Washington, D.C. Whistle-blowers helped authorities recover at least $9.3 billion from health care providers accused of defrauding states and the federal government, according to an analysis of Justice Department records.
The department ramped up efforts in the 1990s to combat health care fraud by using private citizens with inside knowledge of wrongdoing. They now initiate more than 90 percent of the department's lawsuits focusing on health care fraud.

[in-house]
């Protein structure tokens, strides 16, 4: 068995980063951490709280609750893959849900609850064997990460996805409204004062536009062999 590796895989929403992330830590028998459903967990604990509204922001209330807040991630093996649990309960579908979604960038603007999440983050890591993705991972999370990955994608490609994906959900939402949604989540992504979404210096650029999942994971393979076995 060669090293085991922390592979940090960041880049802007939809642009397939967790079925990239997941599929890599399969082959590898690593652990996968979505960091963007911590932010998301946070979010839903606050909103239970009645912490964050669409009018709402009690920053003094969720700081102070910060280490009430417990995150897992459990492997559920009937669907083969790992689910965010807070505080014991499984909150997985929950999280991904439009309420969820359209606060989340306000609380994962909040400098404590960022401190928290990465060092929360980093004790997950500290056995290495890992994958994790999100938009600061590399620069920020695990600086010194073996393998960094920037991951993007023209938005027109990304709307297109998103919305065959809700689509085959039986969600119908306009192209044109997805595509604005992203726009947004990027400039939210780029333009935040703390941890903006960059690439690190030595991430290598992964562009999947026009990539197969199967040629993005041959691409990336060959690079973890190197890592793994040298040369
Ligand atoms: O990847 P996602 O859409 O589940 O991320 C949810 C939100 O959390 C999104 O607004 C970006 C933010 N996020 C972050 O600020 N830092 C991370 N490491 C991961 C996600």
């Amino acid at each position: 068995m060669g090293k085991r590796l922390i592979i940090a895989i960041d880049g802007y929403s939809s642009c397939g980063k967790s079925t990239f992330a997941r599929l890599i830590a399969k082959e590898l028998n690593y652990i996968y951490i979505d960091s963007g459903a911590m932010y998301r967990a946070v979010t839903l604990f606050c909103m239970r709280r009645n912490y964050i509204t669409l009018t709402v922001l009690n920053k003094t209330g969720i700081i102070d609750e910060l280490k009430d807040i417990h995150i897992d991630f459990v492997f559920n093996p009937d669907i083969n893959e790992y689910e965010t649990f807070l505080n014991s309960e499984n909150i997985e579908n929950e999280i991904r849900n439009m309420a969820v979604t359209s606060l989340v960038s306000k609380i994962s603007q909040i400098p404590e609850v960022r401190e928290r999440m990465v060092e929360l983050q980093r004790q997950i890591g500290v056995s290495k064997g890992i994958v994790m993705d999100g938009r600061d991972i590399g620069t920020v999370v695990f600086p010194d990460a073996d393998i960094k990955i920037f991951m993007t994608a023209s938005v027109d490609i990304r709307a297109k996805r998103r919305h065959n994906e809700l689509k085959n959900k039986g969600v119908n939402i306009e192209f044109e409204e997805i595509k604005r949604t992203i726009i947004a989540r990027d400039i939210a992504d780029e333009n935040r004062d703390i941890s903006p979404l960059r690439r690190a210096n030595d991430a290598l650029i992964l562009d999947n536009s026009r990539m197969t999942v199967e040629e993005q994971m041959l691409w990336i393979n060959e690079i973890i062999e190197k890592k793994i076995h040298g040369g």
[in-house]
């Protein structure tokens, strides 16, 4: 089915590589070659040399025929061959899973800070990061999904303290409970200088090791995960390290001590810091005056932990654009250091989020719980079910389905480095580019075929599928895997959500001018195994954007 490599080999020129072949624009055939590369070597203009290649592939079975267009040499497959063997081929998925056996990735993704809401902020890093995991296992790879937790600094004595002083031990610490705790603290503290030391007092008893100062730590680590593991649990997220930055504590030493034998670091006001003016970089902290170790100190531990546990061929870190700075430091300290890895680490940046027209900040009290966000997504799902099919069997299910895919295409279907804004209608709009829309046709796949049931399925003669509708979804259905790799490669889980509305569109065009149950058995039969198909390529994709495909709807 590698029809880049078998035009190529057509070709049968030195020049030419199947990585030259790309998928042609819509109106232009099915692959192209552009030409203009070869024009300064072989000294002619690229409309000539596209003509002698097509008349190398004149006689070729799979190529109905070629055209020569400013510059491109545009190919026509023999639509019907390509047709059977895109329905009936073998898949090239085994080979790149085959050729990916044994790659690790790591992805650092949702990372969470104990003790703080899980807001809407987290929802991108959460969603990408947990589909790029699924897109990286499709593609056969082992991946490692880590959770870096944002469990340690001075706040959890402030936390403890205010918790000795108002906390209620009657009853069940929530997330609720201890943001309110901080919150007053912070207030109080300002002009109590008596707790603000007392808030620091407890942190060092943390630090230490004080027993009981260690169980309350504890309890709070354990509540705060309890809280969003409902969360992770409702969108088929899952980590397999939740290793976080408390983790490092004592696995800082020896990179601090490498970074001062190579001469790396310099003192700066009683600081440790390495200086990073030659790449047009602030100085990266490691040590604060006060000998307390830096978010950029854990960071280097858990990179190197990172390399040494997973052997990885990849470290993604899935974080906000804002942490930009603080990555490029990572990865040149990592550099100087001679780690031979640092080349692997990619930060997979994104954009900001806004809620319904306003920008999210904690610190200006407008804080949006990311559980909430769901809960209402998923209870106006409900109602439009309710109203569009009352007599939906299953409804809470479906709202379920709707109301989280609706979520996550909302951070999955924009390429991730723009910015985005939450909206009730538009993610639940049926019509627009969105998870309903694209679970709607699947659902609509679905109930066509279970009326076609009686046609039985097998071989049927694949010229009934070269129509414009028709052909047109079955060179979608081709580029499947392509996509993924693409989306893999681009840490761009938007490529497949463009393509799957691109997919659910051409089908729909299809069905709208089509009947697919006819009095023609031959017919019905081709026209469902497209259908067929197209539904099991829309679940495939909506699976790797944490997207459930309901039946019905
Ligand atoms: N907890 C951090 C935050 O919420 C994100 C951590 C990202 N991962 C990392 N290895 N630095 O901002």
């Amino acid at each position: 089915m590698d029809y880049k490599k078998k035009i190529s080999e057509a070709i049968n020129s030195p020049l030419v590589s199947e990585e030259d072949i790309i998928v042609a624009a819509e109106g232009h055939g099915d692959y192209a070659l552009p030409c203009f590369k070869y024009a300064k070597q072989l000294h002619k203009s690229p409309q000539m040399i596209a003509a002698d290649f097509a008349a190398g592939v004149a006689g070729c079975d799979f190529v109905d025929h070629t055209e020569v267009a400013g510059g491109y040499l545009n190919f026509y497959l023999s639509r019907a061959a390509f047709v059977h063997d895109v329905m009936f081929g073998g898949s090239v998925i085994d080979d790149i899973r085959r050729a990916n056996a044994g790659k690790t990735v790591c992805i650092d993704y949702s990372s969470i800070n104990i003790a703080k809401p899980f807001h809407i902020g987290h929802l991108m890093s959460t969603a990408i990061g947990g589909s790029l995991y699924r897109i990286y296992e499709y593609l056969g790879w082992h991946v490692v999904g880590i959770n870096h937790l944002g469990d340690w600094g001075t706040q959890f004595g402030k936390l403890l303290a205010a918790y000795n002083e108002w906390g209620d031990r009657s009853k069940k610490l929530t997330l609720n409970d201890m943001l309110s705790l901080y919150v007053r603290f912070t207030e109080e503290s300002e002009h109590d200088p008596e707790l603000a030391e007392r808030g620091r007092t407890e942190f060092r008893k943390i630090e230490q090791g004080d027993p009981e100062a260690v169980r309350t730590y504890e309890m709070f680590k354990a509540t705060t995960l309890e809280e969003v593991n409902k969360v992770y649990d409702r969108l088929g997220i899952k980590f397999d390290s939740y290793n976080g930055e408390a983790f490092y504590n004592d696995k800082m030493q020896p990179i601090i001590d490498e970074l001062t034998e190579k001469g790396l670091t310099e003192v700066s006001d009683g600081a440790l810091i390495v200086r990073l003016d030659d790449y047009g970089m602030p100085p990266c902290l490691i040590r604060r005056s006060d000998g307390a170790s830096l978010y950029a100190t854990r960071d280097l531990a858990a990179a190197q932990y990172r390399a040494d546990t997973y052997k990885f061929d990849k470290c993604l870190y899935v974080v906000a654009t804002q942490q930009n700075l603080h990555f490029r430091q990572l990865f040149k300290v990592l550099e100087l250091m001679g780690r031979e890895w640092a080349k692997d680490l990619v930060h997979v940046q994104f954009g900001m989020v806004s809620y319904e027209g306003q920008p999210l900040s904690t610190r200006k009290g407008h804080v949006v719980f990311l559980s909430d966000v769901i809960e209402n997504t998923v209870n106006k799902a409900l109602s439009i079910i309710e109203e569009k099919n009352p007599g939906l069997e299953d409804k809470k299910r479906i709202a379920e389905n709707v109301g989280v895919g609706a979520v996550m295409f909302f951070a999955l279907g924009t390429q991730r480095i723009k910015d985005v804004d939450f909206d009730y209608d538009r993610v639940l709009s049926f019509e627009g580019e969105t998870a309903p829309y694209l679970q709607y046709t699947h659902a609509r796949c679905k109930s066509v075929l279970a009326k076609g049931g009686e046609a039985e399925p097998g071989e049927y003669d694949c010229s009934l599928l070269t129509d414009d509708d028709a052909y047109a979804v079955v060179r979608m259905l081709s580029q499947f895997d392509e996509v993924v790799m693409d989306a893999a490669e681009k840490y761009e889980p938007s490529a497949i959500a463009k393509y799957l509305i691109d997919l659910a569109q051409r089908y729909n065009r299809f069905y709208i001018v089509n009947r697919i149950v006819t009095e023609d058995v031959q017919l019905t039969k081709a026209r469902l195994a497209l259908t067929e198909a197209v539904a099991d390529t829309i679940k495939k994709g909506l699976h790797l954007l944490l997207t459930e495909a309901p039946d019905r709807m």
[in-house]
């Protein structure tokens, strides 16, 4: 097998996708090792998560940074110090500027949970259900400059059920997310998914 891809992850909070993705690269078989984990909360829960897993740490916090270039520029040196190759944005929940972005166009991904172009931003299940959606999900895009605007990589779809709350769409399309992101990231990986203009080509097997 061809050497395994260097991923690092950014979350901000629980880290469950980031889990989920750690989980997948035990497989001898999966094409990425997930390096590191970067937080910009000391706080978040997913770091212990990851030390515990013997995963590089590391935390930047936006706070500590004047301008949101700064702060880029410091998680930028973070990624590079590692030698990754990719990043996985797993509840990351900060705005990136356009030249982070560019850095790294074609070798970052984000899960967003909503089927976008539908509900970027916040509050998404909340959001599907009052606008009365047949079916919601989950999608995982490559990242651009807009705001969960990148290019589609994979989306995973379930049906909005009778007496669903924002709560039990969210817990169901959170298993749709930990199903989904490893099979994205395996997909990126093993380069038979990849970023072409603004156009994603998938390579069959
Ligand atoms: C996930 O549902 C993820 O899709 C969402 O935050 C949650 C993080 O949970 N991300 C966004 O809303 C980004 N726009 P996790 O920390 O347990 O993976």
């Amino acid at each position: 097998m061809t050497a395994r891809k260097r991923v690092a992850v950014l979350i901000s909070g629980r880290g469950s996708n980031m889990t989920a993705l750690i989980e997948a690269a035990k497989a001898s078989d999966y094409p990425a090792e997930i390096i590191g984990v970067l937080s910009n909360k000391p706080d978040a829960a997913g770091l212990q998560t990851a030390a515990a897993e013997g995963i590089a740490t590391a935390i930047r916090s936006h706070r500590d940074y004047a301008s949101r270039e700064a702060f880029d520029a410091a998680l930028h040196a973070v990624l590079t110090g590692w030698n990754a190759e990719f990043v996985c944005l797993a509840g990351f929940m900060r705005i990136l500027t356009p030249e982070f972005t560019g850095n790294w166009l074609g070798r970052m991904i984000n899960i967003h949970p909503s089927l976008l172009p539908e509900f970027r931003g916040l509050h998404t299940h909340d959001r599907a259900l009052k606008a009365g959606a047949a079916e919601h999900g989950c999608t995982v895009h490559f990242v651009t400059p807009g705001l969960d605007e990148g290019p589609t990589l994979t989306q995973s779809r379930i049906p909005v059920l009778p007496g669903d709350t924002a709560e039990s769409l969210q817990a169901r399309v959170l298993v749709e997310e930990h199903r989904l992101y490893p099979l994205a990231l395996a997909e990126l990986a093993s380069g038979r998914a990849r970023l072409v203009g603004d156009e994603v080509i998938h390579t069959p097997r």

Whistle-blowers start cases by filing a sealed complaint in federal court.
The department investigates the allegation and can intervene, assuming the lead role in the lawsuit.
Whistle-blowers then get between 15 percent and
25 percent of the amount recovered.
Of the $9.3 billion recovered between 1996 and 2005, whistle-blowers got more than $1 billion, say analysts, writing for the Annals of Internal Medicine.
The analysts' findings are conservative. Information was only available for about three-quarters of the 379 cases reviewed. Second, some of the largest recoveries took place after the period reviewed.